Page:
Acta Analytica

, Volume 32, Issue 3, pp 333–354 | Cite as

A Uniform Account of Regress Problems

  • David Löwenstein


This paper presents a uniform general account of regress problems in the form of a pentalemma—i.e., a set of five mutually inconsistent claims. Specific regress problems can be analyzed as instances of such a general schema, and this Regress Pentalemma Schema can be employed to generate deductively valid arguments from the truth of a subset of four claims to the falsity of the fifth. Thus, a uniform account of the nature of regress problems allows for an improved understanding of specific regress objections or arguments, and, correspondingly, of the general logical geography of the debate about infinite regresses. This uniform approach is illustrated by a treatment of the classical epistemological problem of justification, but it encompasses a whole variety of cases including explanation and ontological grounding. Furthermore, this general account is compared and contrasted with the existing literature discussing argument schemata for regress objections, particularly with the work of Jan Willem Wieland. It is shown how such other schemata can be incorporated and superseded by the general Regress Pentalemma Schema.


Infinite regress Regress argument Regress objection Regress problem · Vicious regress Jan Willem Wieland Justification Agrippa’s trilemma Explanation Grounding. 


  1. Armstrong, D. (1974). Infinite regress arguments and the problem of universals. Australasian Journal of Philosophy, 52, 191–201.CrossRefGoogle Scholar
  2. Audi, P. (2012). Grounding: toward a Theory of the In-Virtue-of Relation. The Journal of Philosophy, 109, 685–711.CrossRefGoogle Scholar
  3. Black, O. (1996). Infinite regress arguments and infinite regresses. Acta Analytica, 16, 95–124.Google Scholar
  4. Fine, K. (2012). Guide to ground. In Correia, F., & Schnieder, B. (Eds.) Metaphysical Grounding. Understanding the Structure of Reality. (pp. 37–80). Cambridge University Press: Cambridge.Google Scholar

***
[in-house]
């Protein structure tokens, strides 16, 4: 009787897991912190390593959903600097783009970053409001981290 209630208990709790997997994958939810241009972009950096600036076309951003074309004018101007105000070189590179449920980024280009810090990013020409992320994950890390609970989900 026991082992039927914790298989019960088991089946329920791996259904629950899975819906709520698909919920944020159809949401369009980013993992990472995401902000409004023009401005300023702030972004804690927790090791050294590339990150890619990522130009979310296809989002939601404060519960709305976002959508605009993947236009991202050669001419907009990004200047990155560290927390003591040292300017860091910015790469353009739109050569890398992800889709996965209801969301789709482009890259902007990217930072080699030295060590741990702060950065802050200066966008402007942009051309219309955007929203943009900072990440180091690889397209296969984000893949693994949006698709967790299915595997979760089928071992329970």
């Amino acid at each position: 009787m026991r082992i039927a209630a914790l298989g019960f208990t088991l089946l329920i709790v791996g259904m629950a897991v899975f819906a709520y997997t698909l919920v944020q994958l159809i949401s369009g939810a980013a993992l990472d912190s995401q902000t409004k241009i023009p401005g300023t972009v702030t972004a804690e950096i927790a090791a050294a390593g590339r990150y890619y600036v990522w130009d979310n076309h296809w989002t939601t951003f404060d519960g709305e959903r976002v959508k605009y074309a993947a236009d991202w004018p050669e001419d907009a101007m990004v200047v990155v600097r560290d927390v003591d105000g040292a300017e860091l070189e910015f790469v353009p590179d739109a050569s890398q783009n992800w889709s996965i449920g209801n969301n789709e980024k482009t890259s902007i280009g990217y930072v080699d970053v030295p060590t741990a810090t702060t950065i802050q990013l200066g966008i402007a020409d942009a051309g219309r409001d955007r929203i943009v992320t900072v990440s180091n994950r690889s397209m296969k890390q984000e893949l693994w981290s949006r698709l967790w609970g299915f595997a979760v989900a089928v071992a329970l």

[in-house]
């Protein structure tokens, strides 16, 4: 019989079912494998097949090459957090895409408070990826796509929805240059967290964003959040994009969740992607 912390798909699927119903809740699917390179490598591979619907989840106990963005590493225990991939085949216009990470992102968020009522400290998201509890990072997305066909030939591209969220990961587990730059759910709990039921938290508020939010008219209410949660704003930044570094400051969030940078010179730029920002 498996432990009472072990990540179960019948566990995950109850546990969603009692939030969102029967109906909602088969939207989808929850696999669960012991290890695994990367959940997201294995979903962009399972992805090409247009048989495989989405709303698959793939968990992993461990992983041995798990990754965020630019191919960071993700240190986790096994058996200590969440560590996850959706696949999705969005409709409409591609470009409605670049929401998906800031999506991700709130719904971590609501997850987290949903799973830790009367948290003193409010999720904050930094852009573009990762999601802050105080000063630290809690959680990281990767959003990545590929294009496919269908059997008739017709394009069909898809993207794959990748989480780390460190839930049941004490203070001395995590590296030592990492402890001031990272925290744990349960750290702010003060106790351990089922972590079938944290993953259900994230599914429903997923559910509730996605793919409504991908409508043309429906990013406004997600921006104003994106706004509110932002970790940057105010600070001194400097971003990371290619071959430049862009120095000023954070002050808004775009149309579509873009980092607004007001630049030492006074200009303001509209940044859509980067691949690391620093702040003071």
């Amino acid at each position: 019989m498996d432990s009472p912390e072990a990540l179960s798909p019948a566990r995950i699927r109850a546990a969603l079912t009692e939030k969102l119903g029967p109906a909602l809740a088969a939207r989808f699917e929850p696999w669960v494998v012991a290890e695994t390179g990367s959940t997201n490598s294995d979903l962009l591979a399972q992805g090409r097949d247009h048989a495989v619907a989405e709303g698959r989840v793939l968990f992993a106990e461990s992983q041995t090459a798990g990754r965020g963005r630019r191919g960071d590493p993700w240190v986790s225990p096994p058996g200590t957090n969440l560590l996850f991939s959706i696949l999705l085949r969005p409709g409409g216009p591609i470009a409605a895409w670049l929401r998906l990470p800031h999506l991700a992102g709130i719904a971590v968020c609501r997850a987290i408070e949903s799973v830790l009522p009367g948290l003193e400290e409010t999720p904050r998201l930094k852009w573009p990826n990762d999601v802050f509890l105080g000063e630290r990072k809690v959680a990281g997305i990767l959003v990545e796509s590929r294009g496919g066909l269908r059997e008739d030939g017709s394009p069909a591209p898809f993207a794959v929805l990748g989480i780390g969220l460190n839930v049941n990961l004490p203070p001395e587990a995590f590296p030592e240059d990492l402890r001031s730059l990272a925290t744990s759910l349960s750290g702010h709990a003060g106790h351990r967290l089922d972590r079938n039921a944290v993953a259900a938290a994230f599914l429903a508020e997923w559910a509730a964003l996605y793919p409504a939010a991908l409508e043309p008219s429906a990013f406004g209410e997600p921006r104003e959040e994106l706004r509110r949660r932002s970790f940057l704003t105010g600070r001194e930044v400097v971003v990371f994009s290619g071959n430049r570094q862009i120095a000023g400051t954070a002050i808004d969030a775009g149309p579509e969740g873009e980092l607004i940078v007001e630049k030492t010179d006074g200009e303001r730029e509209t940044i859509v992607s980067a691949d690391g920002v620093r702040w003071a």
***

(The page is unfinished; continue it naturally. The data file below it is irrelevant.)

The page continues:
5. Gratton, C. (1994). Circular definitions, circular explanations, and infinite regresses. Argumentation, 8, 295–308.CrossRefGoogle Scholar
  6. Gratton, C. (1997). What is an infinite regress argument Informal Logic, 18, 203–224.Google Scholar
  7. Gratton, C. (2010). Infinite Regress Arguments: Springer.Google Scholar
  8. Jacquette, D. (1989). Dualities of self-non-application and infinite regress. Logique et analyse, 125-126, 29–40.Google Scholar
  9. Jacquette, D. (1996). Adversus Adversus Regressum (Against Infinite Regress Objections). Journal of speculative philosophy, 10, 105–119.Google Scholar
  10. Jacquette, D. (2015). Jan Willem Wieland: infinite regress arguments. Argumentation, 29, 351–360.CrossRefGoogle Scholar
  11. Passmore, J.A. (1961). Philosophical reasoning. New York: Scribner’s Sons.Google Scholar
  12. Rescher, N. (1987). Aporetic method in philosophy. The Review of Metaphysics, 41(2), 283–297.Google Scholar
  13. Schaffer, J. (2009). On What Grounds What, In Chalmers, D.J., Manley, D., & Wasserman, R. (Eds.) Metametaphysics. New Essays on the Foundations of Ontology (pp. 347–383). Oxford: Clarendon Press.Google Scholar
  14. Taşdelen, İ. (2014). A counterfactual analysis of regress arguments. Acta Analytica, 29, 195–213.CrossRefGoogle Scholar
  15. Wieland, J.W. (2011a). Filling a typical gap in a regress argument. Logique et analyse, 216, 589–597.Google Scholar
  16. Wieland, J.W. (2011b). On Gratton’s Infinite Regress Arguments. Argumentation, 25, 107–113.CrossRefGoogle Scholar
  17. Wieland, J.W. (2012). Regress argument reconstruction. Argumentation, 26, 489–503.CrossRefGoogle Scholar
  18. Wieland, J.W. (2013a). Infinite regress arguments. Acta Analytica, 28, 95–109.CrossRefGoogle Scholar
  19. Wieland, J.W. (2013b). Strong and weak regress arguments. Logique et analyse, 224, 439–461.Google Scholar
  20. Wieland, J.W. (2014). Infinite Regress Arguments. Cham: Springer.CrossRefGoogle Scholar
  21. Wilson, J.M. (2014). No work for a Theory of Grounding. Inquiry, 57(5-6),535–579.CrossRefGoogle Scholar

Copyright information

© Springer Science+Business Media Dordrecht 2016

Authors and Affiliations

  1. 1.Freie Universität Berlin & Westfälische Wilhelms-Universität MünsterMünsterGermany

Personalised recommendations